Books by Tom Owens

NON-FICTION
Released: March 5, 1994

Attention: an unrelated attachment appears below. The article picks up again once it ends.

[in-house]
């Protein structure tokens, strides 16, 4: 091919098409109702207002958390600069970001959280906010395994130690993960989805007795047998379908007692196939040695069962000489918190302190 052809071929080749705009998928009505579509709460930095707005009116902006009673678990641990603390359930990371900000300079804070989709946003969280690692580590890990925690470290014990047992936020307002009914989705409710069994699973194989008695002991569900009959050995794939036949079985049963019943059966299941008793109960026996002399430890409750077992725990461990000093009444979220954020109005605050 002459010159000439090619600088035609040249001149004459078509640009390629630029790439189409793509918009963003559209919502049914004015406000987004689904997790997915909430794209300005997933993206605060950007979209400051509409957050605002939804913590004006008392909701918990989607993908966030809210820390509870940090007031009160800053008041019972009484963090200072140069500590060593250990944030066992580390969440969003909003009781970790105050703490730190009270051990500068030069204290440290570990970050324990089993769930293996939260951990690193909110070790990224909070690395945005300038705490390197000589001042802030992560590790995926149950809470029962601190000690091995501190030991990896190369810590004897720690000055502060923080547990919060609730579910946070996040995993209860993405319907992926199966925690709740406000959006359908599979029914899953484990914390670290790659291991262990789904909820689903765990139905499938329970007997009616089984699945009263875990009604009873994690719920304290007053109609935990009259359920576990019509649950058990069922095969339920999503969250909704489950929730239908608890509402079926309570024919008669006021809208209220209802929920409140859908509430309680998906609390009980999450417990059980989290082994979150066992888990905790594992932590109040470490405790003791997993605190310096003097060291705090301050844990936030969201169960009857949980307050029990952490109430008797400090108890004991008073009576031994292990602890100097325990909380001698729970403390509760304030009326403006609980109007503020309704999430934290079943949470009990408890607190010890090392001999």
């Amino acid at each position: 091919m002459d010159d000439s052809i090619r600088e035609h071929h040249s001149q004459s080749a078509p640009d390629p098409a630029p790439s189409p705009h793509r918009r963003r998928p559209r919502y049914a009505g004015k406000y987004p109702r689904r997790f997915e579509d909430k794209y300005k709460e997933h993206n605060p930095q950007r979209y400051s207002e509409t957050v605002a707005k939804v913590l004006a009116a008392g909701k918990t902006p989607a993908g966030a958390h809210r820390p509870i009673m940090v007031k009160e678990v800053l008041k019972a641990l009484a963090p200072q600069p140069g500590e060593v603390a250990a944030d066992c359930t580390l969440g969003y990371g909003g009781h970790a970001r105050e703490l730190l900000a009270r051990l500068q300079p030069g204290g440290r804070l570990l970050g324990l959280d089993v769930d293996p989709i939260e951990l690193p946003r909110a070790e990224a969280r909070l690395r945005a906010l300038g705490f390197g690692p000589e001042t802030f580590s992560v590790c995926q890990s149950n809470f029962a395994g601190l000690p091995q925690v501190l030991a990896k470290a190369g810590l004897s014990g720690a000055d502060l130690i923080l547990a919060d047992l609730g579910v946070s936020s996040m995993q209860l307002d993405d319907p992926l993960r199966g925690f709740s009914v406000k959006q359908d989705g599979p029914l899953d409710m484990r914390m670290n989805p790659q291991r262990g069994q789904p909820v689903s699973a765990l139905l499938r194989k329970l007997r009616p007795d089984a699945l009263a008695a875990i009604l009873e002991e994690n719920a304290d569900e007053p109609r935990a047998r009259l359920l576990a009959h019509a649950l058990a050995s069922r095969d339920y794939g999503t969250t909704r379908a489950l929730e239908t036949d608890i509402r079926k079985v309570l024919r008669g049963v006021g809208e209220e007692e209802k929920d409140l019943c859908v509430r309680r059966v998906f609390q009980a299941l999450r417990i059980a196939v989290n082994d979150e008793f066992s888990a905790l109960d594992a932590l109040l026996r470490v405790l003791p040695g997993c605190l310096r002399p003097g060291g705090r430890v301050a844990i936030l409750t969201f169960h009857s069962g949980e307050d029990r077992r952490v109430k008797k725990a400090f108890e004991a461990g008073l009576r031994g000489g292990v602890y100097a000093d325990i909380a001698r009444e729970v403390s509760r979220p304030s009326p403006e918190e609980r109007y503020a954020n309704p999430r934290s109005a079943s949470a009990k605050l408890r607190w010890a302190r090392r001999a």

An inside look at the Rodney King case, the ensuing trials, and the L.A. riots that followed, by the private detective hired by King's attorney to investigate the police officers' conduct and provide security for the beleaguered beating victim. A former L.A. policeman, Owens does not claim to tell ``the Rodney King story,'' but rather, with the help of Hollywood writer Browning, to give ``the factual version.'' In reviewing his own 12 years on the LAPD (he's oddly vague as to dates, when he resigned and why, what he did prior to opening his agency, etc.), he contends that the violence demonstrated by the officers that night in March 1991 is systemic, and that there is a ``code of silence'' that helps ``explain the attitudes of some of the officers'' caught in the act on George Holliday's now famous videotape. One of Owens' first moves was to find and interview the two men who were with King during the beating, both of whom sustained injuries inflicted by the police. He also discovered a second videotape, this one showing reactions of onlookers in the immediate aftermath of the beating. His background checks of the four officers revealed an array of charges of abuse and misconduct. Owens believes the ``not guilty'' verdicts in the Simi Valley criminal trial, which ignited the riots, came about because the jurors were desensitized from repeated viewing of the video: ``In the end [they] simply didn't believe their eyes...they believed the beating King got was justified.'' In fact, Owens encountered that attitude among members of his own staff. His probings met opposition from his former fellow officers, with the exception of ``Blue Throat,'' an unidentified person at LAPD who provided him with daily logs, arrest reports, etc. Not an apologist for King, Owens does not view him ``as a hero'' but as ``a victim whose victimization continues.'' His opinions as a former cop are of some interest, as are his personal insight into King and the entire affair. But Owens allows amateur psychological conjecture to intrude on his day-to-day, procedural work on the case. (Eight pages b&w insert—not seen) Read full book review >